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What new ideas the game brings to the table and how well old ideas are presented.
How good a game looks, taking into account any flaws such as bad collision or pop-up.
Does the game’s music and sound effects get you involved or do they make you resolve to always play with the volume down?
Basically, the controller to human interface. The less you think about the hunk of plastic in your hands, the better the playability.
Flat out, just how fun the game is to play. The most important factor in rating a game.
By the time SuperBot officially unveiled PlayStation All-Stars Battle Royale, rumors had been flying for a while about a Sony-branded Smash Bros. clone. Reducing this new fighter to “clone” status is unfair to the final product, but the argument has a base. At first glance, it looks like a shameless rip-off. But upon playing it further, tweaks of varying significance become apparent.
Most importantly, the method of winning these chaotic bouts is completely different than Nintendo’s franchise. Beating down on your opponents with the three face-button attacks doesn’t weaken them directly. Instead, it builds up a three-tiered super meter that unleashes progressively more devastating attacks. Sweet Tooth may strap a bomb to his opponents with a level one super, but he can turn into a massive mech form if you’re patient enough to save up all the way. Discovering what crazy attacks these characters have up their sleeves is one of the most entertaining elements of the game.
No matter what level the super is at, these attacks are the only way to kill opponents and gain points. You won’t have to worry about falling off platforms or being knocked into the horizon like you would in Smash Bros. This system changes up the experience significantly, but it can also be a hindrance. Considering these supers are the only way to earn points, it is frustrating to save up and miss several times in a row. It also makes stock battles annoyingly lengthy. These usually come down to two characters darting at each other, attempting to hit a super, and missing. In general, timed battles are the way to go with Battle Royale.
By no fault of Sony, the roster pales in comparison to Nintendo’s fighter. PlayStation has become a massive brand over the last 17 years, but the company doesn’t have the pedigree of its competitor. Pitting Kratos and Nathan Drake against each other is a nice novelty, but it doesn’t have the same feeling as industry icons Mario and Link facing off. Battle Royale’s roster has a few heavy hitters, but it also includes some low-profile competitors like Fat Princess and Colonel Radec (almost certainly to be referred to as “The Killzone Guy” by most).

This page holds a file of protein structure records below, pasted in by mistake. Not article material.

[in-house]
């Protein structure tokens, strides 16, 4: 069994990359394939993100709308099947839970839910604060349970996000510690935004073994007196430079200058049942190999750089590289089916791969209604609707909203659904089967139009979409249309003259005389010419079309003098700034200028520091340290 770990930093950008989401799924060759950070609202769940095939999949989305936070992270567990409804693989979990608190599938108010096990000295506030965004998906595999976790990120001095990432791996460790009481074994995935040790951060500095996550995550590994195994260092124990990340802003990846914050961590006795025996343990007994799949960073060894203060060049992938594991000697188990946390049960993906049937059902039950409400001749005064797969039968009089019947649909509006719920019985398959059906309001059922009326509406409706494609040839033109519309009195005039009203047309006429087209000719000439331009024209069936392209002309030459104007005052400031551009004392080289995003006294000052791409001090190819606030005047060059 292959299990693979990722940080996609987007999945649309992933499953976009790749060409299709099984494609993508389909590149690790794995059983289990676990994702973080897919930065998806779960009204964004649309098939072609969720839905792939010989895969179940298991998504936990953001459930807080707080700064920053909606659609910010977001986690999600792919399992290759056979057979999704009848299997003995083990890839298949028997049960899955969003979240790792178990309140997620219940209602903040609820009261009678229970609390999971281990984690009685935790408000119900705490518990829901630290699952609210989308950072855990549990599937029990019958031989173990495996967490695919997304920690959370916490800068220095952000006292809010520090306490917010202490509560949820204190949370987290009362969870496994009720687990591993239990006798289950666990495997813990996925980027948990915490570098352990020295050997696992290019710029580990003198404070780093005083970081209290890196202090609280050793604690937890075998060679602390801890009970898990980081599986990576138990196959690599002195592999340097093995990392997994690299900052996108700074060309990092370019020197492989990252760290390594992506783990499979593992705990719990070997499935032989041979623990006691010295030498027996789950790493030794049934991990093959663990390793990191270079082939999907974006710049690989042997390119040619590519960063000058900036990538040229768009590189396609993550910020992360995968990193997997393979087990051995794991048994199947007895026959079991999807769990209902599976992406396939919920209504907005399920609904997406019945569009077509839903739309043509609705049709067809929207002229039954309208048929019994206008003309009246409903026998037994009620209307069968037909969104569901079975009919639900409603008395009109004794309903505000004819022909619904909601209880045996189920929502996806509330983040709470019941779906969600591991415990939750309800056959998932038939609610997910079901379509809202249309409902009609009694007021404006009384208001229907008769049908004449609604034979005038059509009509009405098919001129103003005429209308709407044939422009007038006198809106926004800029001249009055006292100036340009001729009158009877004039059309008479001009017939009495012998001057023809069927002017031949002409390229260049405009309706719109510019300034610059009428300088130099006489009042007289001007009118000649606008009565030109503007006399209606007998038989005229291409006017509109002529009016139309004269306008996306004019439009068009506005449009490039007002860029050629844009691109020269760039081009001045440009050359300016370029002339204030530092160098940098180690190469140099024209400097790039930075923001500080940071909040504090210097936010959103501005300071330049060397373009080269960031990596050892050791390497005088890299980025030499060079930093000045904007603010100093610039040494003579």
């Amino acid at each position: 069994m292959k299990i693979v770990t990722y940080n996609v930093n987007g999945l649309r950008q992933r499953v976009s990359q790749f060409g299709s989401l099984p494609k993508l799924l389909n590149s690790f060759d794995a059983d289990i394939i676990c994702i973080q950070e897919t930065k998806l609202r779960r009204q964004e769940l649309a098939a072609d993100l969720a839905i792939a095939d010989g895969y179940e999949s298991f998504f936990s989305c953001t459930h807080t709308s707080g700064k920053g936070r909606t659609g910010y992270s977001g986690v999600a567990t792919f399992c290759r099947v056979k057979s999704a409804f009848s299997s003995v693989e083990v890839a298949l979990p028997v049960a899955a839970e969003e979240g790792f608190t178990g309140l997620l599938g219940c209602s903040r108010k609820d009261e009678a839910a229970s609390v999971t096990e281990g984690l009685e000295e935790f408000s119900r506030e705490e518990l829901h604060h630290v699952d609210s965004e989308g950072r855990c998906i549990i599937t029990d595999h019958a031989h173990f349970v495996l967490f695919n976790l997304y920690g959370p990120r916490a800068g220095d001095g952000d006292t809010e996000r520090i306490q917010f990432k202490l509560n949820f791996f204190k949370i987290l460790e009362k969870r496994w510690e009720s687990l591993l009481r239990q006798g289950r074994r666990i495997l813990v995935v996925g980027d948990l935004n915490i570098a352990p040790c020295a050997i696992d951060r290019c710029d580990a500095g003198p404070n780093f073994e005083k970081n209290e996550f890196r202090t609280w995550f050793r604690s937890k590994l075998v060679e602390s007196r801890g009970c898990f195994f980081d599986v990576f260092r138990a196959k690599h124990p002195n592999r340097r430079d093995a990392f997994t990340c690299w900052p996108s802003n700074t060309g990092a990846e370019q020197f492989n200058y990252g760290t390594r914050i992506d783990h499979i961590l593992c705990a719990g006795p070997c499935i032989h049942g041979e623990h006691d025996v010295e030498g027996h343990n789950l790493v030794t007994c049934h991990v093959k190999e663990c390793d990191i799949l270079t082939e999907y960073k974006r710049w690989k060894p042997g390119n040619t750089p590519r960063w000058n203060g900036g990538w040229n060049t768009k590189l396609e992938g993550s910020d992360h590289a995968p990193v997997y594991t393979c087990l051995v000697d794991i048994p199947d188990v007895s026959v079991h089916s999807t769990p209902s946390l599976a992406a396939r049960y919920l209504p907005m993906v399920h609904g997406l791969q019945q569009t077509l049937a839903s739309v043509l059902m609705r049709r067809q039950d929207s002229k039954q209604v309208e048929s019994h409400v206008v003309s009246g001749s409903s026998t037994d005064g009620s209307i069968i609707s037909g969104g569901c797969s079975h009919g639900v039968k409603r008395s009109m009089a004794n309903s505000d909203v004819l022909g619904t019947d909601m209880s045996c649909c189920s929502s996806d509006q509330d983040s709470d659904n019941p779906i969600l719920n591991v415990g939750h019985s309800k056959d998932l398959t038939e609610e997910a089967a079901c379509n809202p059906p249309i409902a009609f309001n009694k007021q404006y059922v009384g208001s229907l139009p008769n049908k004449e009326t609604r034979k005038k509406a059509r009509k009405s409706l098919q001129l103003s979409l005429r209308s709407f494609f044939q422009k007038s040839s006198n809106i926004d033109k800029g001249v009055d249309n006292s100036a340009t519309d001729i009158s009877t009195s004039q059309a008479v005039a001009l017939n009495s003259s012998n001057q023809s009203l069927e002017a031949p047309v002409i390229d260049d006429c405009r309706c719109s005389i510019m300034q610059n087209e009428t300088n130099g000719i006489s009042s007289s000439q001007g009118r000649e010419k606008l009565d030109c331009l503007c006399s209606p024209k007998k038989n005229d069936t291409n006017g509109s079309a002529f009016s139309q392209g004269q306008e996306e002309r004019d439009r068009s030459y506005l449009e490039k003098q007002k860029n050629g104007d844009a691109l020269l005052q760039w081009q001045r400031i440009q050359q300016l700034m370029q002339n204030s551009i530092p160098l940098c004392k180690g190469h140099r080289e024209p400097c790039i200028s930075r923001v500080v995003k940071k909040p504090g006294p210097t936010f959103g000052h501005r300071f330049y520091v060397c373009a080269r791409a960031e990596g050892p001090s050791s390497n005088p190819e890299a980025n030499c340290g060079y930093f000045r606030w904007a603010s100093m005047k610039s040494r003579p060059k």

Each stage is initially based on one particular franchise, but elements from a second franchise invade the area near the halfway mark. It’s a fun little surprise the first couple of times, but I grew tired of the repeating format. Playing on a God of War-inspired stage with Hades thrashing about in the background is awesome, but then it gets invaded by Patapon and changes the entire feel of the stage. A Loco Roco stage features the PSP game’s charming art style until Metal Gear Ray decides to show up and wreak havoc. I like all of these ideas for stages individually, but it seems unnecessary to mash them together.
One feature that sets Battle Royale apart from Smash Bros. is its ranking system. Individual characters level up and unlock new customization parts as you use them. Some of these unlocks come in the form of icons and title cards (similar to Street Fighter), while others tweak your character itself. If you tend to play as one character a lot, you can eventually unlock alternate costumes and new victory poses, taunts, and music for them.
Taking the fight online doesn’t offer anything that isn’t already available in local play. Basic leaderboards and stats are available, but nothing shakes up the gameplay. It may not be a revolutionary online fighting experience, but it ran without a hint of lag for me.
Sony has been pushing PS3/Vita cross play lately, and Battle Royale is one of its most high-profile experiments with the technology. In a success for the feature, the game plays and looks great regardless of which system you play it on. Playing on Vita feels like the exact same experience as the console, and it’s great to be able to play online against those that are playing in their living rooms.
All-Stars is clearly similar to Smash Bros., especially because it’s far more fun to play with friends. Solo, it quickly becomes repetitive and doesn’t give you much reason to continue. If you have company over, however, PlayStation All-Stars Battle Royale can be a lot of chaotic fun.
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